“I lost the key to the Luxe Handkuffs. I can’t find it anywhere and I—“

“Honey, did you not press that little latch near the chain?”

“The what?”

“A safety feature, in case one or the other— well, never mind. Just find that little lever… do you see it, honey?”

“Who’re you talking to?” her mother asked as she wandered into the kitchen, clad in a purple kimono.

Flax, newly freed, bounded out of the kitchen and into the back yard, where he started digging a hole and filling it with rocks, fallen leaves, and litter.

“No one,” said Chai. “I made some tea.”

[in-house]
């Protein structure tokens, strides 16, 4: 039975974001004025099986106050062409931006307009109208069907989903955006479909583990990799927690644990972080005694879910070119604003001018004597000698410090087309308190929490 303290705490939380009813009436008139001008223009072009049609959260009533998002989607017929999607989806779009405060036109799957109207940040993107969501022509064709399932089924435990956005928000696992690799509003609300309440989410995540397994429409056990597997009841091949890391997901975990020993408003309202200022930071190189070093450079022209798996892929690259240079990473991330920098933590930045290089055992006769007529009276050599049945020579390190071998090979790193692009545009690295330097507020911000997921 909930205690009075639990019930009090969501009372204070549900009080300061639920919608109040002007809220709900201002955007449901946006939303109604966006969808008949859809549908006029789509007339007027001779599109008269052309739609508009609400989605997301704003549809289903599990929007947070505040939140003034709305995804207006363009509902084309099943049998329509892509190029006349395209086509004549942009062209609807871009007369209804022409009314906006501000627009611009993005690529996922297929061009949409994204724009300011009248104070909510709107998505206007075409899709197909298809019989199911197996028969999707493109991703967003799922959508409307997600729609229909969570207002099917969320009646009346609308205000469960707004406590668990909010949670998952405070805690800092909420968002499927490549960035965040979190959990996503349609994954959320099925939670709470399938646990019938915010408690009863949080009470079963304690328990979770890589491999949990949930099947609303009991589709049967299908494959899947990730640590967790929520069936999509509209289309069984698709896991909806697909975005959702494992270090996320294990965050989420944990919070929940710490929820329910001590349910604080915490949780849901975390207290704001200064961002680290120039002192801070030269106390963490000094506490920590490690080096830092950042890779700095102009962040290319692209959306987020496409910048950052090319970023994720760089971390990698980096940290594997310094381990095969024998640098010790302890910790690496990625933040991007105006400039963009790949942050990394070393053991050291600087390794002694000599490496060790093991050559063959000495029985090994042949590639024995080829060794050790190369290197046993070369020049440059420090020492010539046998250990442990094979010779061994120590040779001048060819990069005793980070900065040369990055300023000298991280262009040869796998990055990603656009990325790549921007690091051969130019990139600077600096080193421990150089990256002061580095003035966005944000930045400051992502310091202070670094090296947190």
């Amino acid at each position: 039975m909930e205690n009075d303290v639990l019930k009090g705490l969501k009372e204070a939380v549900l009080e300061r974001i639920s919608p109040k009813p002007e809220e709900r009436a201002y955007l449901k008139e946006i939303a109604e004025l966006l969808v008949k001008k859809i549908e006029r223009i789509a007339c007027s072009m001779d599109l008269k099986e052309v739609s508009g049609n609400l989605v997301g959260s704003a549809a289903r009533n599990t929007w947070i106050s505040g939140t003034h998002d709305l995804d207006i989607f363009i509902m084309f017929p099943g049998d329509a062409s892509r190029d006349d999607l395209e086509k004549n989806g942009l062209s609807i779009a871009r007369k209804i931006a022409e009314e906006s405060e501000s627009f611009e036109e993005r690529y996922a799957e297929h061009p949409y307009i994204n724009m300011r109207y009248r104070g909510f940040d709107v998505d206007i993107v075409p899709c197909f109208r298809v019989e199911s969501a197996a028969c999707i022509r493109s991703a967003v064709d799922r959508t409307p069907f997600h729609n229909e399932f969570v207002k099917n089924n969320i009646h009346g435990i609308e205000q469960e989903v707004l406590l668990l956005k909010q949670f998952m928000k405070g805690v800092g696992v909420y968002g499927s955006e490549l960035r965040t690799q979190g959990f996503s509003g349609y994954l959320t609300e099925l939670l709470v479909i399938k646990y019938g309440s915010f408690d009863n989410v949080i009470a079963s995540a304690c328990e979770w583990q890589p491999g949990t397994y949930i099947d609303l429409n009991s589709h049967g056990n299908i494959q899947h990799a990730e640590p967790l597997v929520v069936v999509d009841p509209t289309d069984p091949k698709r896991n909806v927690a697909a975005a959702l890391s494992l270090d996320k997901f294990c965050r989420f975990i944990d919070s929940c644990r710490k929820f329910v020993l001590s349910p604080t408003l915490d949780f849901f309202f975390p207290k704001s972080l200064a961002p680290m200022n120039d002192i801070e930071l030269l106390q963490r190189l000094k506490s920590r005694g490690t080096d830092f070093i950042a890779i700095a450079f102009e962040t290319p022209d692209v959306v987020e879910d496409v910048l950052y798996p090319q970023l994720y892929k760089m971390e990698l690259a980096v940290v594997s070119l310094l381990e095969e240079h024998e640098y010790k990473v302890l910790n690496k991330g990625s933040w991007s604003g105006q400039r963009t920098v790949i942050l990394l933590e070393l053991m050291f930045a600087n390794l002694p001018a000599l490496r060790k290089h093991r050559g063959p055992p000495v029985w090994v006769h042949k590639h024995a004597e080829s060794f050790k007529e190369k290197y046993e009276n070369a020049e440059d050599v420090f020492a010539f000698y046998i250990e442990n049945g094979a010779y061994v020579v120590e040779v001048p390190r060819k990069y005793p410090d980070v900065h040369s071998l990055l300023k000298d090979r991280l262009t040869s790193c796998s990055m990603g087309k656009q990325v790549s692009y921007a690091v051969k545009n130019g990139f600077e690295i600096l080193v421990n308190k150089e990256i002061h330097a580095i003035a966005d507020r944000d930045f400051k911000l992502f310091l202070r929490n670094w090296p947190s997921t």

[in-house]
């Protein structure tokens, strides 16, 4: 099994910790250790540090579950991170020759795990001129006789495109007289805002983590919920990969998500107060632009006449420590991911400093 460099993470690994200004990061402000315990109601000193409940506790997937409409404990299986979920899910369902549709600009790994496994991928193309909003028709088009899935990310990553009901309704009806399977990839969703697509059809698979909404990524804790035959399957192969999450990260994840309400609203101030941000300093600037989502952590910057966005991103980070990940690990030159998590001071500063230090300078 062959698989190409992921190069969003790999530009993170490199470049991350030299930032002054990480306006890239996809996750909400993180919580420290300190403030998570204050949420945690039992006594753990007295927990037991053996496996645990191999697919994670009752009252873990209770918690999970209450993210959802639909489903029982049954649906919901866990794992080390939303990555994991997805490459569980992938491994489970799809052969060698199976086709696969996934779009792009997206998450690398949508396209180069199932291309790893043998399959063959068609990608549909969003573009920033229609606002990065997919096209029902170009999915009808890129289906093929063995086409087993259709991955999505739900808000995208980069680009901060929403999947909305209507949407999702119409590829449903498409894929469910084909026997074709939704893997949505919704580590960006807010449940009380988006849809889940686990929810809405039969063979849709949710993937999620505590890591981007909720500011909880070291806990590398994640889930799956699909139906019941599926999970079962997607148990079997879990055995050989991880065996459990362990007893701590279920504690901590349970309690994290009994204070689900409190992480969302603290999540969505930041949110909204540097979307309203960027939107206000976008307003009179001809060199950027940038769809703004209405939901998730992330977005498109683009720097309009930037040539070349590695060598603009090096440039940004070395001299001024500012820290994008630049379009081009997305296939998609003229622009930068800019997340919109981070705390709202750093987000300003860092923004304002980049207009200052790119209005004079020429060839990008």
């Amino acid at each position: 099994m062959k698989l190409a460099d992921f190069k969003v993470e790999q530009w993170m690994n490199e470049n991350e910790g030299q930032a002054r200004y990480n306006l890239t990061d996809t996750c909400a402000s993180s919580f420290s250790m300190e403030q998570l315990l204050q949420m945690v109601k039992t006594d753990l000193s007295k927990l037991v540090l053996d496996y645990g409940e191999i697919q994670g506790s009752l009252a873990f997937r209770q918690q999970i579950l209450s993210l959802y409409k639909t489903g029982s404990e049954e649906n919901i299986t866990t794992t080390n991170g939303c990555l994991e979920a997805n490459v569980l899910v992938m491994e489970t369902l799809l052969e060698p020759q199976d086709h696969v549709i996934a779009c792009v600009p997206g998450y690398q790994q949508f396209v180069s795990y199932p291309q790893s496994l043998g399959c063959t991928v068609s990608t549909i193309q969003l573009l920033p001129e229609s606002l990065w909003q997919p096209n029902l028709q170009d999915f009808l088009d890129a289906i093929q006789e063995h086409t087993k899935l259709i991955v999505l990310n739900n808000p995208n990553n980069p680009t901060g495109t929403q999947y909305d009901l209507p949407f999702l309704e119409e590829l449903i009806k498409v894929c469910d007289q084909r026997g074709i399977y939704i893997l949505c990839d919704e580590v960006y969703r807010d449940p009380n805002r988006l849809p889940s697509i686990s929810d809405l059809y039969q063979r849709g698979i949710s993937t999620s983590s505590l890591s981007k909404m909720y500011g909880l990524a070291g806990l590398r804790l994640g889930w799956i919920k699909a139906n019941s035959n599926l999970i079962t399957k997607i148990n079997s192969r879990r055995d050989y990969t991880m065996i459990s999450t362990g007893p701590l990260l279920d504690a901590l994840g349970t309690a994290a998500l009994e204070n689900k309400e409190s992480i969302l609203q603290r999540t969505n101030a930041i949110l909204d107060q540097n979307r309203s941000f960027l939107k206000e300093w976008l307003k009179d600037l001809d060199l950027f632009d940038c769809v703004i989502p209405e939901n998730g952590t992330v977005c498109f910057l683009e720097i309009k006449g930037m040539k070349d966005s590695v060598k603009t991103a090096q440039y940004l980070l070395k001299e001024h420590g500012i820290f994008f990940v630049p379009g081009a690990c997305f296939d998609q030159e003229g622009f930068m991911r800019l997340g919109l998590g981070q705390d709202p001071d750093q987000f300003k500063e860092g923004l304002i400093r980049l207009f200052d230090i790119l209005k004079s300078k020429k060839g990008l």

Casually, Chai pulled her jacket around her and joined Flax in the garden.

“Flax,” she said, “let’s not tell mom about the handcuffs, ok?”


The Cave-Dweller [Repost]

Prompt: Provoke

Tropical-Vacation 2

Miss Fisher was giggling. A guard, passing her cell, paused and sighed. They often giggled. They did all kinds of strange things when in solitary. Some people said it was inhumane. The guard, personally, had seen enough to make him agree with that assessment. Some of the inmates never seemed to recover from even short stays in solitary confinement. Others simply did not survive it. They had to be shipped out.

And someone like Miss Fisher? The guard shook his head. She was elderly, frail, quiet. He had been in her class for half a semester, grade four. He remembered her as strict, but kind and encouraging. She’s the one who diagnosed his dyslexia, and saved him from a lot of problems down the road. A good teacher, was Miss Fisher.